Short and Sweet Festival always attracts attention. The sheer quantity of people involved is impressive. A multitude of people, writers, directors, actors and crew dedicate their precious time, talents and resources: begging, borrowing and stealing in order to present their best possible works: to vie for the audience’s attention… to make someone proud… to convey a message… to try to attract an agent… to prove someone wrong… to win a prize.. to pursue art.. whatever their motivation is, one thing is certain: many people are involved.. and many will attend as supportive friends, families or colleagues.

Surprisingly, unlike most weeks of Short and Sweet I have experienced: this week has 12 plays (not the usual 10). There are some things to be mindful of for example, Short and Sweet Scripts need only not previously performed in Sydney, and some of the scripts have been previously mounted, either at another S&S festival or in another country… so these aren’t necessarily all new scripts (ie unperformed and in the process of dramaturgy and development) some scripts are much further along than others, just as the directors and actors are not necessarily fully developed in their art forms and what you have is at least an interesting night at the theatre: as you never known what you are going to get: and week 2 Seymour is no different.

The night begins with The Birthday written by Jean Kowalik. An elderly couple (Jennie Dibley and Tony Girdler) begin to get acquainted with each other whilst sitting together on a couch. They are dutifully facilitated by a younger woman (Emma Harris). Directed by Renee Lim, this piece aims to show the tragedy of watching people age. Lacking in dramatic action and yet including inexplicable entrances and exists, this play was sparsely paced, filled with exposition which signposted the conclusion. With great room for tenderness in this subject matter the twist in the story somewhat subverted emotional potential.

Root, Shoot or Marry written by Natalie Lopes and produced by Punchbug Productions. Beginning with three friends (Natalie Lopes, Daniel Smith, Tara McKenzie) at a bar deliberating over who they would Root, Shoot or Marry. Seeking to answer the one topic not answered in Sex and the City “what do you do if your friends still like the boyfriend you have just broken up with?” Directed by Jenelle Pearce, this play swings between scenes and settings intercepted by the occasional one liner from Lopes and a smart talking Fairy Bee Mother (Kath Perry). An extended comedic sketch.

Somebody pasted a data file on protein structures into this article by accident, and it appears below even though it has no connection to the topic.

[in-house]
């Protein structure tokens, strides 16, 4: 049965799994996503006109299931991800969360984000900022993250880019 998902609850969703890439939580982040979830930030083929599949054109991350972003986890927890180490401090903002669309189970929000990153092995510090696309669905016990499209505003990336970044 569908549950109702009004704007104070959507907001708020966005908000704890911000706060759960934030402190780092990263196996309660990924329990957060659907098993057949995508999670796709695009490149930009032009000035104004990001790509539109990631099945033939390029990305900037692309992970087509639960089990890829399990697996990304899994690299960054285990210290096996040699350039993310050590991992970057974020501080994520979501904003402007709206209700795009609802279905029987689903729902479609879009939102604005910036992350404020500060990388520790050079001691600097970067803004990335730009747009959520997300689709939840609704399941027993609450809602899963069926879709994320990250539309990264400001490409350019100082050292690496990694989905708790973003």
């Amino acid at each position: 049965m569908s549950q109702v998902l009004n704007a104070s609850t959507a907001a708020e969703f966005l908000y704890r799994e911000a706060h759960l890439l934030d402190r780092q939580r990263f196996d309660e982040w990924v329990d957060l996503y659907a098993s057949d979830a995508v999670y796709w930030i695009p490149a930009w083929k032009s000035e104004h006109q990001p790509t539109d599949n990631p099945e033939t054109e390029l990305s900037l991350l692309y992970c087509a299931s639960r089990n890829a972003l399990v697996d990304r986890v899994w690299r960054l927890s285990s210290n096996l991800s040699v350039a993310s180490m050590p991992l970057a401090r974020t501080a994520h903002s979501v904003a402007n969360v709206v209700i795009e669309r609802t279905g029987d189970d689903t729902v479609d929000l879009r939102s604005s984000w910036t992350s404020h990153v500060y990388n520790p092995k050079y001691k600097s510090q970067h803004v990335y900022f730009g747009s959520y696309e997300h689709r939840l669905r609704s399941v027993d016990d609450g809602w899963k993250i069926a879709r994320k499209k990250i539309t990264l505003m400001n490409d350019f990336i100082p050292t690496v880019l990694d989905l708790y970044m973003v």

Parramatta written and directed by David Allen is a lengthy interchange between Jacko (Elliott Weston) and Keith (Craig Blair) centres around a job Keith has sent Jacko to do. Some confusing blocking choices especially the gaze of Keith and a very monochromatic character sketch but contained well paced dialogue.

Push Yourself written by Kate Toon and directed by Deborah Peebles, explores the relationship between personal trainer Daniel (Craig Purdon) and his client Sarah (Emma Butschek). With a bright and easy to watch performance from Butschek, this play bubbles along nicely interspersed with suitably suggestive stretches.

Lester’s List is not a list but it is about a list. Written by Yak Aik-Wee and directed by Lucy Shepherd, this is the story of Lester (Dean Mason) who has everything, loses everything and then has everything again. Told in a four way direct address to the audience by Amy Wanless, Beth Shepherd and Eloise Snape, the story is a lesson in re-evaluating priorities. This is a well prepared piece which has simple blocking and lighting, but a little too simplistic and predictable.

Car Trouble is written by Graham Ring and Matthew Lyons, directed by Uma Kali Shakti. Gary Boyd (Rohan Brooker) has his car stolen in Redfern and goes to the police station and reports it to Constable Pemulwuy (Kathleen Hoyos). This script is a metaphor about the stolen land (and culture) of Australia’s indigenous peoples which is dealt with in a heavy handed fashion. Blackouts between scenes hinder the pace of this piece.